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TaskTimer - An Object to Monitor Task Execution

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8 Aug 2002CPOL2 min read 88.3K   1.9K   66   10
An object that tracks a task's elapsed and remaining times, and execution state


This article describes TaskTimer, a lightweight object that lets you easily track a task's elapsed and remaining times. Although there are various CodeProject articles that describe this functionality, this article separates the GUI aspect of progress display from the time computation. Because TaskTimer isn't part of any control or dialog, you can make use of its functionality in any user interface. TaskTimer also handles pausing and restarting the task being timed.

The sample application also demonstrates a couple of techniques that can help give your app a more professional look and feel:

  • Making a single threaded app responsive while performing a long task
  • Flicker free updating of progress text

How to Use TaskTimer

TaskTimer is easy to use! First, declare an instance of the object in your dialog.

TaskTimer   m_taskTimer;  // TaskTimer object used for timing

When you want to start timing, call the object's start() method.

// Start timing

Every now and then, inform the object of your task's progress by calling its updateProgress() method.

// Update the task progress
nProgress = ...;
m_taskTimer.updateProgress (nProgress);

To determine the task's elapsed and estimated remaining times, just call the appropriate methods.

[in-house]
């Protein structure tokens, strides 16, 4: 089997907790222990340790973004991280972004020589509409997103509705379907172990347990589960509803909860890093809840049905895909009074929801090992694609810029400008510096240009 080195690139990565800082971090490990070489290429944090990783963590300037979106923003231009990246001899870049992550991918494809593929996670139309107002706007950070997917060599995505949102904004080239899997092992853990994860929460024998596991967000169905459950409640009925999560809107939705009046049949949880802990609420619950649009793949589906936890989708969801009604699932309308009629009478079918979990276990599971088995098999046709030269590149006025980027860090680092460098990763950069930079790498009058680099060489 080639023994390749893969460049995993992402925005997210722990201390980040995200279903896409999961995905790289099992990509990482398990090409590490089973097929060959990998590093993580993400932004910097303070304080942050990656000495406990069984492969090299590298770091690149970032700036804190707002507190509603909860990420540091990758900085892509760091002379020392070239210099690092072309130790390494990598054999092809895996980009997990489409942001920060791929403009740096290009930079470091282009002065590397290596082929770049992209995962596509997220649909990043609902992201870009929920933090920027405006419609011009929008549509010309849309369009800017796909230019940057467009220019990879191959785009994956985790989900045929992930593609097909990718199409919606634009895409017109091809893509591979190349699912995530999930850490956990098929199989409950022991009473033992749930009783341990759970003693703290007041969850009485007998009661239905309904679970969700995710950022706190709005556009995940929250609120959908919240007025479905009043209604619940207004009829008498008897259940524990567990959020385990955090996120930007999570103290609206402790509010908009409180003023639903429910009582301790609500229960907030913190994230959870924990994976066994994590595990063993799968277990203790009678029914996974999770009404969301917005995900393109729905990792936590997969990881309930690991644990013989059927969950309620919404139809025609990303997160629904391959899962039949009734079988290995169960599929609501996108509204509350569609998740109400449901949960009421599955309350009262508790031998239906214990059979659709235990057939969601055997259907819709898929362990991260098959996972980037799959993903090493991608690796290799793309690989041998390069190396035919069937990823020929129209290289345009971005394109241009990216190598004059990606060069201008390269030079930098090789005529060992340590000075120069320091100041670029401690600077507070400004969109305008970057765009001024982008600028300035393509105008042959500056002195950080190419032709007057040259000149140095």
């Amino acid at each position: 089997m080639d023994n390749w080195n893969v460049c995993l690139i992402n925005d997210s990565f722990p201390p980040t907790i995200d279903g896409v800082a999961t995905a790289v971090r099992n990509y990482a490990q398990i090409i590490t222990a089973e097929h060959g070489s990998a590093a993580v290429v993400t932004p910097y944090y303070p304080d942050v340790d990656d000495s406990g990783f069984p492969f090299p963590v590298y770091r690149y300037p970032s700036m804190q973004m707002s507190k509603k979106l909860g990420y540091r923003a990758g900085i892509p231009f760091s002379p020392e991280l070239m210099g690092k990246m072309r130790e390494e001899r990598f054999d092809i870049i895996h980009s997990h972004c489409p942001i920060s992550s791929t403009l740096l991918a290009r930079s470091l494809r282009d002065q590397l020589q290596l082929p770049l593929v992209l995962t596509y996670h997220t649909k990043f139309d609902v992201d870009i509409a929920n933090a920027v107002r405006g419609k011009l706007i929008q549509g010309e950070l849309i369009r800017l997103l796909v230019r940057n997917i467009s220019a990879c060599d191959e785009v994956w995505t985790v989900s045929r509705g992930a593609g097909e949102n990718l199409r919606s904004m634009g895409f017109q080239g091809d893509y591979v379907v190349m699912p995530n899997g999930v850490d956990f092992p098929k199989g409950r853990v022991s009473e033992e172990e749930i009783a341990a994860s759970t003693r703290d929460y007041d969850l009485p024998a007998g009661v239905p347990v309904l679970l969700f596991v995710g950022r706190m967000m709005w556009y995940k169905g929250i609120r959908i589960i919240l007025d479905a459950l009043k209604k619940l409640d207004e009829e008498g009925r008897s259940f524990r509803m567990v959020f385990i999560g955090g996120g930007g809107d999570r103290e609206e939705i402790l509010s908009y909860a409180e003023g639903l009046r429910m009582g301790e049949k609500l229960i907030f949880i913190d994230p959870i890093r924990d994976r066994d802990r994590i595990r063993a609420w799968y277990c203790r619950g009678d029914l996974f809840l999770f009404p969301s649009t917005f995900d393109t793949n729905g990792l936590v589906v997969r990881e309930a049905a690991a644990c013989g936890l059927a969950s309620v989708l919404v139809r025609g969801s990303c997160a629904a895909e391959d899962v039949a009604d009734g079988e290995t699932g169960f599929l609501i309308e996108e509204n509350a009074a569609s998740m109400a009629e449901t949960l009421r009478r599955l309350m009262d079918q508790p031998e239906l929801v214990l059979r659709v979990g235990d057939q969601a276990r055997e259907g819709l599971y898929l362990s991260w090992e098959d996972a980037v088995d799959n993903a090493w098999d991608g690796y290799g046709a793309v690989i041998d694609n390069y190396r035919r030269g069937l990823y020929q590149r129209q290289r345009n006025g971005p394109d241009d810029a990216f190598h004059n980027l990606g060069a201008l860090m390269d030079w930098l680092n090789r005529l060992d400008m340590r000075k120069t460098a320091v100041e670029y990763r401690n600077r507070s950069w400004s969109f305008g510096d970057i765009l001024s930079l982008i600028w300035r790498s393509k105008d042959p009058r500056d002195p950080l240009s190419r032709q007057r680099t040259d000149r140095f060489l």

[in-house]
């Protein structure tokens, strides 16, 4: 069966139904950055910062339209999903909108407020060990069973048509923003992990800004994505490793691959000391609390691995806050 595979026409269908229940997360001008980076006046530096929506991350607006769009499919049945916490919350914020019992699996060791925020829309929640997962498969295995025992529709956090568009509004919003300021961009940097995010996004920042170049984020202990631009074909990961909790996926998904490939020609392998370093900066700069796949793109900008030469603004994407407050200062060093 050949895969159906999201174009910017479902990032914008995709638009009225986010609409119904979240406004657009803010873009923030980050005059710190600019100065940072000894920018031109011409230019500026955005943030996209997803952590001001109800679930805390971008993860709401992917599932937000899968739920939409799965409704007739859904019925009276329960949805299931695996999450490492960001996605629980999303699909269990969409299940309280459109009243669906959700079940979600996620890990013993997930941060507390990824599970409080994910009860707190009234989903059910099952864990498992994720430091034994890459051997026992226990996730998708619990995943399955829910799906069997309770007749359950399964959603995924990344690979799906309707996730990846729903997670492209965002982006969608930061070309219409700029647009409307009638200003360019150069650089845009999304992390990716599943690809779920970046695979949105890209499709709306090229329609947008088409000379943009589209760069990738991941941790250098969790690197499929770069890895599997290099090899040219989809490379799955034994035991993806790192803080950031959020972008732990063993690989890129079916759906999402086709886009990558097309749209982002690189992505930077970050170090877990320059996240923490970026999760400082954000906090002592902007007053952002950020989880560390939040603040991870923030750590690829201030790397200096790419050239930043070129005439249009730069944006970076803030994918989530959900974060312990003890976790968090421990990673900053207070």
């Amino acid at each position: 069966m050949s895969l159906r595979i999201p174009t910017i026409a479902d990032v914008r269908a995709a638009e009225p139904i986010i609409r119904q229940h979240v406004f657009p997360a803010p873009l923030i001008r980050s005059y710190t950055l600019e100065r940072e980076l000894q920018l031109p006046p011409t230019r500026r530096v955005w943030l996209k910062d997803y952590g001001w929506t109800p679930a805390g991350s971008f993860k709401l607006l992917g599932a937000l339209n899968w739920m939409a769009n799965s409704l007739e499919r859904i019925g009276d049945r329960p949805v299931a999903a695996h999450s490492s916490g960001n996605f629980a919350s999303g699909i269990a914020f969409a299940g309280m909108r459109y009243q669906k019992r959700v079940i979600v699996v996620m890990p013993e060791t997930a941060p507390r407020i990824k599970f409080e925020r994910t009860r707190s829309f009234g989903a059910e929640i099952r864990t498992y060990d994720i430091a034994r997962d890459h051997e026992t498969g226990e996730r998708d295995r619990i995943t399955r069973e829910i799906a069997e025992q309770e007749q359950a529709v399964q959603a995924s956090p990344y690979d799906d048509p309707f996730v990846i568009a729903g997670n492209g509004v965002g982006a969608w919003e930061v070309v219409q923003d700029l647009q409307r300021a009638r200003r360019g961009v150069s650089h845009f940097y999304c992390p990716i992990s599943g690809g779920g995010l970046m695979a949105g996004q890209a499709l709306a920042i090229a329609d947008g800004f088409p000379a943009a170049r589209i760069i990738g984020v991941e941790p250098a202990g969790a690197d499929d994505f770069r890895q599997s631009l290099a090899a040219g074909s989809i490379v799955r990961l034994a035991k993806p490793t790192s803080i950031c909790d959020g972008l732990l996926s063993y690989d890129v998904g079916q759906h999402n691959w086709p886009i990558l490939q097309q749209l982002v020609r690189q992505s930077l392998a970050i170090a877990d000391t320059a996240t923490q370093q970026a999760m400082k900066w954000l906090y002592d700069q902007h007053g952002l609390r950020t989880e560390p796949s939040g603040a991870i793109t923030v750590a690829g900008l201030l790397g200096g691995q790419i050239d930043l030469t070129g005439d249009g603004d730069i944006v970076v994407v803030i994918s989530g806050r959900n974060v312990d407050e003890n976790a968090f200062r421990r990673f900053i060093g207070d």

// Get elapsed and remaining times
long nElapsedTimeInSecs = m_taskTimer.getElapsedTime();
long nRemainingTimeInSecs = m_taskTimer.getRemainingTime();

To display a user friendly time interval instead of the number of seconds, use the alternate form of these methods.

// Display user friendly remaining time
CString strRemaining;
m_taskTimer.getRemainingTime (strRemaining);
SetDlgItemText (IDC_TIME_REMAINING, strRemaining);

To indicate that the task has been paused, resumed or stopped, call the appropriate method.

// User pressed "Pause"

TaskTimer API

The TaskTimer API contains functions to control timing, update progress, and retrieve timing and task state information.

// Control timing
void  start();      // start timing
void  pause();      // pause timing
void  resume();     // resume timing
void  stop();       // stop timing

// Update progress
void  update();                       // update elapsed time

void  updateProgress                  // update progress
        (long nProgress);

void  updateProgress                  // update progress and get
        (long   nProgress,            // remaining time
         long&  nRemainingTime);

// Retrieve timing
long  getProgress();                  // return current progress

long  getElapsedTime();               // get elapsed time

void  getElapsedTime                  // get elapsed time as components
        (long&  nHours,
         long&  nMinutes,
         long&  nSeconds);

void  getElapsedTime                  // get elapsed time as formatted string
        (CString& strElapsed);

long  getRemainingTime();             // get remaining time

void  getRemainingTime                // get remaining time as components
        (long&  nHours,
         long&  nMinutes,
         long&  nSeconds);

void  getRemainingTime                // get remaining time as formatted string
        (CString& strRemaining);

// Retrieve task state
bool  isRunning();                    // is task running?
bool  isPaused();                     // is task paused?
bool  isStopped();                    // is task stopped?

Responding to User Input While Performing a Long Task